Increase revenue and market awareness exponentially without an upfront development investment Figuring out how to effectively scale a software business is often best reflected by taking a walk through the boneyard of failed attempts of other companies just like yours. The big ideas—the solutions software vendors bring to market– have as much impact on scale as the steps the leaders of these companies take or don’t take to execute their vision. Grow or die. Scaling is an attractive characteristic of the software business for investors.<!--read_more-->
You incur heavy upfront investment costs as you formulate and develop your initial solution. Then, in theory you replicate the product over and over with high margins and without hiring huge teams to do so. Actually delivering on the promise of finding gold is what separates the strong from the weak. Considering the 80/20 rule of efficiency is absolutely critical. To uncover blind spots take a hard analytical look at these to fundamental questions:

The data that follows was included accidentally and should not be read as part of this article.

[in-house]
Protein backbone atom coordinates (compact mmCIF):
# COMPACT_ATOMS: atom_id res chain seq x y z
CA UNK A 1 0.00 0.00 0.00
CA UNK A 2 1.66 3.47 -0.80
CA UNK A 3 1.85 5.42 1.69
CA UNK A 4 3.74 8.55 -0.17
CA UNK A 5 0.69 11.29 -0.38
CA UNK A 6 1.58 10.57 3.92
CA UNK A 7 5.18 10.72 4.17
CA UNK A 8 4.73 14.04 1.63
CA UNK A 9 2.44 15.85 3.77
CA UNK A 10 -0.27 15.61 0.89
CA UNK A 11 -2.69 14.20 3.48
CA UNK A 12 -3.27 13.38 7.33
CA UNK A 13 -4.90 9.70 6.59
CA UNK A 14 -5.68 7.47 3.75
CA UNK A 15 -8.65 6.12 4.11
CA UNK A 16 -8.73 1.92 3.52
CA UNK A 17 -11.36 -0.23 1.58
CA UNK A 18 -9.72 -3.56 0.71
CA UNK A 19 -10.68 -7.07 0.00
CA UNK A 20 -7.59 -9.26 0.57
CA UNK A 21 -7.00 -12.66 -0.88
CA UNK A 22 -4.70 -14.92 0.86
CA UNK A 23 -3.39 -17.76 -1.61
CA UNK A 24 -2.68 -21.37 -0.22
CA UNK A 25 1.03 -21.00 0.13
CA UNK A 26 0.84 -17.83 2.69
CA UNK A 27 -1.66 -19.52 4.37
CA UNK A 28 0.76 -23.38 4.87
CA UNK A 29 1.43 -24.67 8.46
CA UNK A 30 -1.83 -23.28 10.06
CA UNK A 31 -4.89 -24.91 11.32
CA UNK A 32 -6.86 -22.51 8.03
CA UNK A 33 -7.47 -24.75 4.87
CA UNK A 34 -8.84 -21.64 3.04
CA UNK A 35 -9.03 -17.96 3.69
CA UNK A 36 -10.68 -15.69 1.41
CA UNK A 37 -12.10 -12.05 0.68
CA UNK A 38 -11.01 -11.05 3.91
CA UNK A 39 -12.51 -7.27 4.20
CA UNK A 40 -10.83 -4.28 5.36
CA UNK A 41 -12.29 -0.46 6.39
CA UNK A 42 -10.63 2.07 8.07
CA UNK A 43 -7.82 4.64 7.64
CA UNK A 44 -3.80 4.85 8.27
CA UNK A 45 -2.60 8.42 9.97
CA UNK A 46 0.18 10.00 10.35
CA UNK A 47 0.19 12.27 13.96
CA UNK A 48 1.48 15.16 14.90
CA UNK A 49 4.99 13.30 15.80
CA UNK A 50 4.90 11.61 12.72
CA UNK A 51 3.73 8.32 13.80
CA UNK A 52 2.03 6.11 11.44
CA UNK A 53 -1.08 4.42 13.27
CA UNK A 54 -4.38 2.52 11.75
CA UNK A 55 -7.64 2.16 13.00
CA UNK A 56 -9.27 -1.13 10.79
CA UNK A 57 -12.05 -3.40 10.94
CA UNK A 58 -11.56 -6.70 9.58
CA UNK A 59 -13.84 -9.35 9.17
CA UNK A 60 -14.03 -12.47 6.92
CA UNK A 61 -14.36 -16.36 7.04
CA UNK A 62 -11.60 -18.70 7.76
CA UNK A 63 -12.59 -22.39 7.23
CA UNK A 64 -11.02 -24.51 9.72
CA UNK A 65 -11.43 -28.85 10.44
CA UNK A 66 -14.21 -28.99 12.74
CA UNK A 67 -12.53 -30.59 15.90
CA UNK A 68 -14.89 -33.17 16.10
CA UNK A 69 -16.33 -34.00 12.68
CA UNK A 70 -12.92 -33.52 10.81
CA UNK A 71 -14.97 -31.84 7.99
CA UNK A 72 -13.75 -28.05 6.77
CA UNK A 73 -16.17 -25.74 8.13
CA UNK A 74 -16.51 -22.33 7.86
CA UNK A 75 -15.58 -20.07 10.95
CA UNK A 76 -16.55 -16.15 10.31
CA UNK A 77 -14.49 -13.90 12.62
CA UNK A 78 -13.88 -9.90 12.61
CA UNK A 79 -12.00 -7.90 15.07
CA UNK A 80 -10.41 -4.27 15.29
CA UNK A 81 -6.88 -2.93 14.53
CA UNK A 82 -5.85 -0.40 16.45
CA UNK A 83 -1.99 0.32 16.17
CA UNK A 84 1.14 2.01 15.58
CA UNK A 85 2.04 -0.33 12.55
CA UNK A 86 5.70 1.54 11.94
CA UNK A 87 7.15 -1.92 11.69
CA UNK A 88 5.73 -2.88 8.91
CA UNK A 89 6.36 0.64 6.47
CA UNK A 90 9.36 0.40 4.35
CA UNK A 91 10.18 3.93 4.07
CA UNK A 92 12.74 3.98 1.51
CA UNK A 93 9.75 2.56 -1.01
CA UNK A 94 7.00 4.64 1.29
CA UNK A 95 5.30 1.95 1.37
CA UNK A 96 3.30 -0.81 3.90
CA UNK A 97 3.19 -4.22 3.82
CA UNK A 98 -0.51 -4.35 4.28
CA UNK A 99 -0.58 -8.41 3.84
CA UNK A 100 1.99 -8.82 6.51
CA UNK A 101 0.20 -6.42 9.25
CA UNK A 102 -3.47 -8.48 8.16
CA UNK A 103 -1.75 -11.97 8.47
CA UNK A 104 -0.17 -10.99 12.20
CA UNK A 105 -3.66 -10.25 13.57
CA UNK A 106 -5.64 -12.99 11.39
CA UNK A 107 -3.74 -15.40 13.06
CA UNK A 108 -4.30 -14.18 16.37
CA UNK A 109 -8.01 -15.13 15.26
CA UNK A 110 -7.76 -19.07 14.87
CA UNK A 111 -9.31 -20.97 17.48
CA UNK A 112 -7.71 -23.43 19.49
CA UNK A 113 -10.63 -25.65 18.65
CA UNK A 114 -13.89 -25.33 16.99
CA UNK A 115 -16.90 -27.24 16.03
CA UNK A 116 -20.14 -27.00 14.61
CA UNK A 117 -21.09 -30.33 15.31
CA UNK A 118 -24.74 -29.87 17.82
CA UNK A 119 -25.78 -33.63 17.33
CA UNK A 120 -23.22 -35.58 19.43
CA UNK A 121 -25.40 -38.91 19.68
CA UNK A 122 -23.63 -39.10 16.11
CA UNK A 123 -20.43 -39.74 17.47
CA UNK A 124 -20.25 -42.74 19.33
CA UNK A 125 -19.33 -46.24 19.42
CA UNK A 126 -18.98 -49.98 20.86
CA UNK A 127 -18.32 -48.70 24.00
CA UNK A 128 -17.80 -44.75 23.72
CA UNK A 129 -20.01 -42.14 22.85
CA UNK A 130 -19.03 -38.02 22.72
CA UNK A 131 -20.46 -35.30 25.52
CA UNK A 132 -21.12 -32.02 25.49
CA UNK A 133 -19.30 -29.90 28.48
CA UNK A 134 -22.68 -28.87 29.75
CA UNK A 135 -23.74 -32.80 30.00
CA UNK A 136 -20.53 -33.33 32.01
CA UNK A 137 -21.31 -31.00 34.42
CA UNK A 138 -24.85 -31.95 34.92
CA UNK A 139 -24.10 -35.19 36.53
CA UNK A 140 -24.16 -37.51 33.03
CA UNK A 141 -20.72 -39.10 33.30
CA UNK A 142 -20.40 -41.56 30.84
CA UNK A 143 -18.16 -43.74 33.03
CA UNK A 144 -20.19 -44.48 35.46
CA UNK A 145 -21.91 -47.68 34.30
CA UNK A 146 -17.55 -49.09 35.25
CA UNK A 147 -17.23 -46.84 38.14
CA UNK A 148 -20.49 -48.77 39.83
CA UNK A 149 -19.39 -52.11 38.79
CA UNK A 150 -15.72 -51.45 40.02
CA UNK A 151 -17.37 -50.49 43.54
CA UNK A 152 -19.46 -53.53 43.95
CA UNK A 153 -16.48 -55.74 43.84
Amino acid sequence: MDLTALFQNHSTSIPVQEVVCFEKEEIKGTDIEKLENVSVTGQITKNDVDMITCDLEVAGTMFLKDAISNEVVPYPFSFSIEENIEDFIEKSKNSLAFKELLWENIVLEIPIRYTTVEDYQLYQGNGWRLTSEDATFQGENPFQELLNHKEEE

- Who is on your team?
- How efficiently does the company operate?
- Why are deals lost or won?
- How likely are your customers to recommend your solution?
Each meeting with your Board or investors is riddled with questions relating to your ability to scale. How can you turn your software company into a money making, customer satisfaction machine? How do you outpace the competition? How do you achieve aggressive year over year growth? Manifest destiny to incredible profits, going public, being acquired or accomplishing world domination is the fuel for thousands of software industry executives to work like sleep deprived maniacs. And, yet each and every year thousands fail altogether or possibly worse fail to grow and stagnate, which if left uncheck could lead to a slow and painful death. Why do some software companies achieve greatness while others simply just make ends meet, wither on the vine and eventually perish? Although there are lots of possible viable answers—luck, good looks, deep pockets—the single greatest reason companies fail to grow is the inability to execute for scale.